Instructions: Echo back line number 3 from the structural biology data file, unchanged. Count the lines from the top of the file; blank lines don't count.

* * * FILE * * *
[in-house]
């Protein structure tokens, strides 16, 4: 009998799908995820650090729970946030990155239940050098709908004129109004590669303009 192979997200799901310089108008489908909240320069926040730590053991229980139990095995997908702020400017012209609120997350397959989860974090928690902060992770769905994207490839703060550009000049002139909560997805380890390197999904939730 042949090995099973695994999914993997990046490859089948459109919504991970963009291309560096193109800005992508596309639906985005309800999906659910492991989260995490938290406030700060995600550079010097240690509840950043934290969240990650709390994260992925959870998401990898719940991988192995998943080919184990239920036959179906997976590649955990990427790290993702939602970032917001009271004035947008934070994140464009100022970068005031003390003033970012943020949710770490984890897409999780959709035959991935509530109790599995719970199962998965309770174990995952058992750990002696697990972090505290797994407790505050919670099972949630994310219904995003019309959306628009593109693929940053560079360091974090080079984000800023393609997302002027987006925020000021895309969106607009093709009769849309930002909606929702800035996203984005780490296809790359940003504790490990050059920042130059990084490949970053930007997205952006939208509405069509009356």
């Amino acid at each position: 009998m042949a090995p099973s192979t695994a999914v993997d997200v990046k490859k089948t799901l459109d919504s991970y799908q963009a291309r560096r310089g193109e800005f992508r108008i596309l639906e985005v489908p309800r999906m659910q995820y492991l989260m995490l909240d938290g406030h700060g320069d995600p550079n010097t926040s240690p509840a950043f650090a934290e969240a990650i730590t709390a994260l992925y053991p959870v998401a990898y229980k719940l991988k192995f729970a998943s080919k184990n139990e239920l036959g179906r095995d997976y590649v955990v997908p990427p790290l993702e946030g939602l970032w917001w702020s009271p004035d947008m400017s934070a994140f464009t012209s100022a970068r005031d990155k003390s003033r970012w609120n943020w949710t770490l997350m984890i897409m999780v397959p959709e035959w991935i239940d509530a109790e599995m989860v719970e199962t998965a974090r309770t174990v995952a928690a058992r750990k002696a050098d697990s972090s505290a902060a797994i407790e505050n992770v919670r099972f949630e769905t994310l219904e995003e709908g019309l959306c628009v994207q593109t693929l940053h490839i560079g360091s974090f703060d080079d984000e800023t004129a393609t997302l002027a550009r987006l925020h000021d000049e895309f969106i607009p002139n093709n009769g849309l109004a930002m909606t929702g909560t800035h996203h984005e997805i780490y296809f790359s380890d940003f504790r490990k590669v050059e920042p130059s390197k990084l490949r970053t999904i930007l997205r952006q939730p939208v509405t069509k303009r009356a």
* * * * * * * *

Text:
């Amino acid at each position: 009998m042949a090995p099973s192979t695994a999914v993997d997200v990046k490859k089948t799901l459109d919504s991970y799908q963009a291309r560096r310089g193109e800005f992508r108008i596309l639906e985005v489908p309800r999906m659910q995820y492991l989260m995490l909240d938290g406030h700060g320069d995600p550079n010097t926040s240690p509840a950043f650090a934290e969240a990650i730590t709390a994260l992925y053991p959870v998401a990898y229980k719940l991988k192995f729970a998943s080919k184990n139990e239920l036959g179906r095995d997976y590649v955990v997908p990427p790290l993702e946030g939602l970032w917001w702020s009271p004035d947008m400017s934070a994140f464009t012209s100022a970068r005031d990155k003390s003033r970012w609120n943020w949710t770490l997350m984890i897409m999780v397959p959709e035959w991935i239940d509530a109790e599995m989860v719970e199962t998965a974090r309770t174990v995952a928690a058992r750990k002696a050098d697990s972090s505290a902060a797994i407790e505050n992770v919670r099972f949630e769905t994310l219904e995003e709908g019309l959306c628009v994207q593109t693929l940053h490839i560079g360091s974090f703060d080079d984000e800023t004129a393609t997302l002027a550009r987006l925020h000021d000049e895309f969106i607009p002139n093709n009769g849309l109004a930002m909606t929702g909560t800035h996203h984005e997805i780490y296809f790359s380890d940003f504790r490990k590669v050059e920042p130059s390197k990084l490949r970053t999904i930007l997205r952006q939730p939208v509405t069509k303009r009356a």